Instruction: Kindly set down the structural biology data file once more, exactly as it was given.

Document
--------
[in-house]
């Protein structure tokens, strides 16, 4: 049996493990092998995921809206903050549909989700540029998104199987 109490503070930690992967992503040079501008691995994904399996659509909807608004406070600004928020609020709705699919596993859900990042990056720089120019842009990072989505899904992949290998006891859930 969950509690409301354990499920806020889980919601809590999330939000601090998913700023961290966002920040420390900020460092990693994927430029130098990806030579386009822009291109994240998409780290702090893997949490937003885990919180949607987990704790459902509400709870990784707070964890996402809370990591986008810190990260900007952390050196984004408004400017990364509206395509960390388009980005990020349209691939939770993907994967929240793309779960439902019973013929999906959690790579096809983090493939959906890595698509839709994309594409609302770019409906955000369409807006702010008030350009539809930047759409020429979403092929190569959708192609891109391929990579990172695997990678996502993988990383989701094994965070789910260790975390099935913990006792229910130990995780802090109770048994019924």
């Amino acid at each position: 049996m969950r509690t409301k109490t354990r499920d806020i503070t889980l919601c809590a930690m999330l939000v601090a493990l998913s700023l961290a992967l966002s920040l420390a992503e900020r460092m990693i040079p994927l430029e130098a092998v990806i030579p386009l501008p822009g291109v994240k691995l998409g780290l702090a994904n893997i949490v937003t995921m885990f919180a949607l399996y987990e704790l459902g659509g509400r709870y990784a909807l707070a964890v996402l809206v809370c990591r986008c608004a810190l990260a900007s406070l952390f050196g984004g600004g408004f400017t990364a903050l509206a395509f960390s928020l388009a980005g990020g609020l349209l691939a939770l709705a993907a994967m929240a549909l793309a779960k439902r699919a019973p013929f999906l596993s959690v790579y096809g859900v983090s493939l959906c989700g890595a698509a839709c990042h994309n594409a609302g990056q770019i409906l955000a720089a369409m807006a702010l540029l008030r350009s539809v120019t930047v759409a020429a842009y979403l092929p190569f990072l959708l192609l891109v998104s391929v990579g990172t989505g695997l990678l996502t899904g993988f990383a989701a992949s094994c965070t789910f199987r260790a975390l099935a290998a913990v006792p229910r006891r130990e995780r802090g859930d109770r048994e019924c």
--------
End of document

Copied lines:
[in-house]
């Protein structure tokens, strides 16, 4: 049996493990092998995921809206903050549909989700540029998104199987 109490503070930690992967992503040079501008691995994904399996659509909807608004406070600004928020609020709705699919596993859900990042990056720089120019842009990072989505899904992949290998006891859930 969950509690409301354990499920806020889980919601809590999330939000601090998913700023961290966002920040420390900020460092990693994927430029130098990806030579386009822009291109994240998409780290702090893997949490937003885990919180949607987990704790459902509400709870990784707070964890996402809370990591986008810190990260900007952390050196984004408004400017990364509206395509960390388009980005990020349209691939939770993907994967929240793309779960439902019973013929999906959690790579096809983090493939959906890595698509839709994309594409609302770019409906955000369409807006702010008030350009539809930047759409020429979403092929190569959708192609891109391929990579990172695997990678996502993988990383989701094994965070789910260790975390099935913990006792229910130990995780802090109770048994019924």
């Amino acid at each position: 049996m969950r509690t409301k109490t354990r499920d806020i503070t889980l919601c809590a930690m999330l939000v601090a493990l998913s700023l961290a992967l966002s920040l420390a992503e900020r460092m990693i040079p994927l430029e130098a092998v990806i030579p386009l501008p822009g291109v994240k691995l998409g780290l702090a994904n893997i949490v937003t995921m885990f919180a949607l399996y987990e704790l459902g659509g509400r709870y990784a909807l707070a964890v996402l809206v809370c990591r986008c608004a810190l990260a900007s406070l952390f050196g984004g600004g408004f400017t990364a903050l509206a395509f960390s928020l388009a980005g990020g609020l349209l691939a939770l709705a993907a994967m929240a549909l793309a779960k439902r699919a019973p013929f999906l596993s959690v790579y096809g859900v983090s493939l959906c989700g890595a698509a839709c990042h994309n594409a609302g990056q770019i409906l955000a720089a369409m807006a702010l540029l008030r350009s539809v120019t930047v759409a020429a842009y979403l092929p190569f990072l959708l192609l891109v998104s391929v990579g990172t989505g695997l990678l996502t899904g993988f990383a989701a992949s094994c965070t789910f199987r260790a975390l099935a290998a913990v006792p229910r006891r130990e995780r802090g859930d109770r048994e019924c």